The December Project: Confronting Life's Greatest Mystery

What Happens After Death, Our Interview With Sara Davidson

The subject of death and dying can silence the bravest among us. Few are willing to sit together week after week and really get to the bones of the subject, but that's just what author Sara Davidson and Rabbi Zalman Schachter-Shalomi did. Week after week they met each Friday and talked for one hour. Rabbi Zalman, a man of great experience and deep faith, and Davidson, a woman, a writer, and self-confessed skeptic. He knew what he wanted: to talk about what he termed "the December Years." At 85, Rabbi Zalman was ready to empty his vessel and talk, really talk, about the questions most of us spend our whole lives avoiding: Is there something beyond this life? Is there only nothing? Who will I, or my loved one be, without memory? Will, or most likely when, will my body fail me? Have I accomplished what I am meant to do on this earth? What will the end be like? He wanted people "not to freak out about dying," and so the result of their conversations became a book, The December Project.

The December Project is extraordinary in that it does not attempt to definitively answer the big questions most of us ask. It is a conversation, not a diatribe. Rabbi Zalman is not simply a Hasidic Jew basing his beliefs on an ancient faith. In common vernacular, Rabbi Zalman has been around the block. He escaped the Nazis in Austria; became an orthodox rabbi in Brooklyn; landed in San Francisco; took LSD with Timothy Leary; befriended many men of faith, including Thomas Merton and the Dali Lama; and founded the Jewish Renewal Movement. Rabbi Zalman was made honorary sheikh in the Sufi order and ended his career holding the World Wisdom Chair in a Buddhist university. He married three times and fathered 11 children. Having lived this long and this big, having lived a life of both faith and family, he lends a voice and validity to this book that will invite readers of all faiths -- and lack of faith -- to open its pages and ask questions.

Sara Davidson is a New York Times bestselling author of eight books. She has written for the New York Times, Newsweek, and Rolling Stone. She has been featured on The Today Show and 60 Minutes. Davidson lends balance to the December Project in that she is Jewish but does not practice any particular faith. She is a self-professed skeptic, and all that Rabbi Zalman wanted was to "loosen her mind." During their two-year conversation, she had the opportunity to travel to Afghanistan with a community of journalists. The decision to go would put her in harm's way. Davidson missed, by just days, being killed by a suicide bomber. This near miss allowed her to go even deeper into her own questions about death and dying.

Sara, what drew you to say yes to this project? Did you ever wonder if you were "right for the job," being rather skeptical, or did you feel that made you the ideal counter-voice for this book?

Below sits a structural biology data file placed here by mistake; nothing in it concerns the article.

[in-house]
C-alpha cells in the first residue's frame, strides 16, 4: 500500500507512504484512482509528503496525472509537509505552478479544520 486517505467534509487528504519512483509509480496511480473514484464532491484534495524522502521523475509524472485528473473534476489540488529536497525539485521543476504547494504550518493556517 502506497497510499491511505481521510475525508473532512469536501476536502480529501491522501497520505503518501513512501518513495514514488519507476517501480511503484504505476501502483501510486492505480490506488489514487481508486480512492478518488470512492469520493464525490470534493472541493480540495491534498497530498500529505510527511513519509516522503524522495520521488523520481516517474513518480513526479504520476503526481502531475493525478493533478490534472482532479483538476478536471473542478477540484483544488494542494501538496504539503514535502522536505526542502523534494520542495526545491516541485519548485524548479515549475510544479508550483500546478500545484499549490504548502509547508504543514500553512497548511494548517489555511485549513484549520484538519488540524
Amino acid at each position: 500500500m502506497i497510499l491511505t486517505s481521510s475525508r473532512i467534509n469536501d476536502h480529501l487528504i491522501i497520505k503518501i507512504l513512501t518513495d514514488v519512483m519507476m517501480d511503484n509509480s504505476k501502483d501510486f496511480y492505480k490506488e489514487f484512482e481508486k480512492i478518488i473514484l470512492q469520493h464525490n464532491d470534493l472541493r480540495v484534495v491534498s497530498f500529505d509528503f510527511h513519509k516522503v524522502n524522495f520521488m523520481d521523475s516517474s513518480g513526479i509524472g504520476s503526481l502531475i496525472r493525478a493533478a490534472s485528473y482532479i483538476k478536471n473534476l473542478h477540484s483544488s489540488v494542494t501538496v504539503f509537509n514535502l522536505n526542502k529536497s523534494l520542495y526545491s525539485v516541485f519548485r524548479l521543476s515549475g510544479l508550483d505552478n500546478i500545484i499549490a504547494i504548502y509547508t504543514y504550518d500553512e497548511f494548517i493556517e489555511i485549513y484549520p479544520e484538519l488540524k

Sara Davidson: I am Jewish, but I am not a devotee of the Jewish religion. All my life I was terrified of the brutal annihilation of death. I had never heard a description of the afterlife that attracted me -- reincarnation, rising to a greater consciousness, none of it appealed to me. I was terrified of dying because I had nothing to grasp onto. In Rabbi Zalman I could face those fears with someone who was my exact opposite. He was wholly committed to believing that "there is something more."

You wrote (page 14) that Thurman said, "We believe life ends in nothing. Scratch a person who has faith in the afterlife and you'll find, buried under piles of concepts and hope, a fear that it all may lead to nothing. But there is no such thing as nothing. There is no material 'nothing' . . . So why do we have this core belief that life ends in nothing?" This is fascinating! I think most people connote nothing with a lack of consciousness. Will we still be ourselves, so to speak, in whatever is beyond? Now that The December Project is complete, what has replaced your "nothing?"

SD: I still don't have any certainty that it isn't nothing; however, I don't have the fear of it anymore. That is the result of the two years of weekly conversation with Rabbi Zalman. Something changed being around someone so spiritually evolved, so open and funny, and being with someone who had no fears. At the time I was surrounded by death -- my mother, other family members, and, perhaps most of all, a dear friend whom I thought I would grow old with. Then I went to Afghanistan and missed by a few days being killed by a suicide bomb that hit the dwelling where I had stayed. Just after that I got sick. I went to see a healer, a chiropractor, where I had this experience lying on his table. I knew that it's OK to die. Not that it's going to happen right now, but when it does happen, it will be OK. I had this image of riding in a sleigh, covered in blankets, and the sleigh was heading toward faraway lights. They were welcoming and warm, and that was the image I got -- a warm, welcoming, OK experience.